Hawaiian Shirt Optional: Times Square Is Getting a Margaritaville Resort

The island-themed resort includes five restaurants and... a synagogue?

Margaritaville Resort Times Square

Courtesy of The McBride Company

Due to open in late spring, Margaritaville Resort Times Square brings an island-themed, resort-style hotel to Times Square and a beach vibe to the very center of New York City’s famed urban hustle and bustle.

Located at the corner of Seventh Avenue and West 40th Street, this 32-story glass tower is set off by a fourth-floor open-air pool deck housing a year-round outdoor pool and cabanas shaded by fake palm trees.

"The resort is relaxed, which is not typical of high-strung Times Square," said Margaritaville Resort Times Square general manager Kori Yoran. "At its core, Margaritaville is about creating escapism. There’s a no-worries vibe, and we want to create that right in the heart of the concrete jungle."

Most unusually, this new building includes an on-site synagogue with its own kosher kitchen, accessible by a separate first-floor entrance. The synagogue, which is not part of the resort, was grandfathered into the new development because of a lease dating to the 1970s with the former building’s owner, Parsons School of Design.

“There was an established congregation in that space, and we didn’t want to displace them,” said Yoran, who was born in New York City. “It is their sanctuary, and we respect that.”

Founded by singer Jimmy Buffet and named for one of his songs, this resort hotel chain developed from Buffet’s Margaritaville restaurant chain. Margaritaville Resort Times Square is the first in the Northeast and will add 234 guest rooms, five restaurants and bars, including one rooftop venue, and 4,861 square feet of retail space to the area known as the crossroads of the world and a central tourist hub.

5 O'Clock Bar at Margaritaville Times Square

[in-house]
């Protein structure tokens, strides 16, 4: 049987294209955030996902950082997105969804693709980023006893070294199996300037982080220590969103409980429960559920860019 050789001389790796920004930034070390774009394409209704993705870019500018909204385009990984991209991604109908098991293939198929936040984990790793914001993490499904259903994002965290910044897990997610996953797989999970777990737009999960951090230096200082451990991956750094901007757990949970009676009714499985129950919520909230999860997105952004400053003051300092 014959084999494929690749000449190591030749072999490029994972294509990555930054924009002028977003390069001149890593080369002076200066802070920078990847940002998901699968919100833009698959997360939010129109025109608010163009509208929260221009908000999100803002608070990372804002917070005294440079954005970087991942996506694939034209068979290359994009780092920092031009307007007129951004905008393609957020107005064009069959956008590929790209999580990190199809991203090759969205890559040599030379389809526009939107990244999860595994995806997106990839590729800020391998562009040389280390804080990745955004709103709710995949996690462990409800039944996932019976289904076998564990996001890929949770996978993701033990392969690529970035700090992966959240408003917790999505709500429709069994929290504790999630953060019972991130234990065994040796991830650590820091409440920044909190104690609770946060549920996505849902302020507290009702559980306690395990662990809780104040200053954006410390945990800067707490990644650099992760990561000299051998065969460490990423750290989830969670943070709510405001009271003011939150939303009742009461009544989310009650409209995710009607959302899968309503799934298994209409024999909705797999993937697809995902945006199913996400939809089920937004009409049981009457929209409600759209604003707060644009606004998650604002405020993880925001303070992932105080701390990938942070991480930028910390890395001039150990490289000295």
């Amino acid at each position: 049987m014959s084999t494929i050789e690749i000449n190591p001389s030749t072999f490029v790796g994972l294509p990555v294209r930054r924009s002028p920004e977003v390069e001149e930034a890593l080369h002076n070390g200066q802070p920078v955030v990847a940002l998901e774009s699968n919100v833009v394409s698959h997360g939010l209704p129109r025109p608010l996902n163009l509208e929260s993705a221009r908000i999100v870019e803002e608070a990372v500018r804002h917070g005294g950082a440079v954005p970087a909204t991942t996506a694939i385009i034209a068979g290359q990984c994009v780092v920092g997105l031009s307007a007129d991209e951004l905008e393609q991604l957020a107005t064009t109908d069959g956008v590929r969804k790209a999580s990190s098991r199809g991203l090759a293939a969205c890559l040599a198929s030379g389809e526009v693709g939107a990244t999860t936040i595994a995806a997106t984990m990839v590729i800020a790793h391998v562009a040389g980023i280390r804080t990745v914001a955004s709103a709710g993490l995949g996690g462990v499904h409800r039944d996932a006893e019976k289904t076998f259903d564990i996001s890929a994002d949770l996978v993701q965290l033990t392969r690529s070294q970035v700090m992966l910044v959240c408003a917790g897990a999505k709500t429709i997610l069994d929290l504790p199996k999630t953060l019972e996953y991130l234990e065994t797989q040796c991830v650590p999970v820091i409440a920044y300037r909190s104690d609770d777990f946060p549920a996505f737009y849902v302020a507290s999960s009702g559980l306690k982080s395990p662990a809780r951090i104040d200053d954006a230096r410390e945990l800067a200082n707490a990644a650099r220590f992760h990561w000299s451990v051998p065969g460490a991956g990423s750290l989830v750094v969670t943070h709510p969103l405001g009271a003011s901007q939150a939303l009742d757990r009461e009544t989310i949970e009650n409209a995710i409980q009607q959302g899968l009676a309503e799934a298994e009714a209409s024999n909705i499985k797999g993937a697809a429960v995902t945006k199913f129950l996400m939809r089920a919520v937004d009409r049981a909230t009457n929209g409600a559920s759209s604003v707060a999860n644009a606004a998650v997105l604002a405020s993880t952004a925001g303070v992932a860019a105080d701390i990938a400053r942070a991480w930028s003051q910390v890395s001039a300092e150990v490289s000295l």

Courtesy of The McBride Company

The McBride Company, located in the small Vermont town of Manchester, oversees the Margaritaville Resort brand's interior design. The Times Square property will have a consistent style, including signature brand art like a giant flip flop sculpture and lighting fixtures with upside-down margarita glasses as shades.

"You walk in, and you are greeted by the big flip flop," Yoran said, "and you’re immediately transported to Margaritaville." But don't worry—there are still a few reminders that you're in the city that never sleeps. "You might see the Statue of Liberty lying in a hammock," he added.

The most unique-to-New York element is the views, which include the new Hudson Yards skyscrapers and One World Trade. Meanwhile, all guest rooms have spacious king beds (even in doubles—a rarity in space-starved Manhattan) and light-colored woods set off by verdant green accents, which Yoran described as "a luxury feeling with a laid back attitude."

The food and beverage venues include a Margaritaville Restaurant, LandShark Bar & Grill (by the pool deck), 5 O’Clock Somewhere Rooftop Bar, and License to Chill Bar. Expect brand favorites like the volcano nachos and the "Cheeseburger in Paradise," and margaritas, natch. Though overseen by the brand’s corporate executive chef, the resort will also have its own hands-on executive chef. As yet, the resort is not ready to name names, said a company rep, but Yoran did drop that "she’s a well-known New York-based chef."

Once open, the resort will, of course, follow now-common pandemic protocols in cleaning and distancing throughout the hotel and in the restaurants, where dividers between tables are set up. The building’s original plans even included an HVAC system that coincidentally is compliant with safety measures relating to the recent pandemic. "We were ahead of the ball on that."

Times Square is a proven tourist draw for national and international visitors, but Yoran and his team aim to lure local business too. “Eighty percent of first-time visitors to New York stay in Times Square,” he said. "We want to also concentrate on the drive market: target people in New Jersey and Connecticut. We want local people who need a staycation, and to help them get out of the house. We think this is exactly what people need right now." Fins up!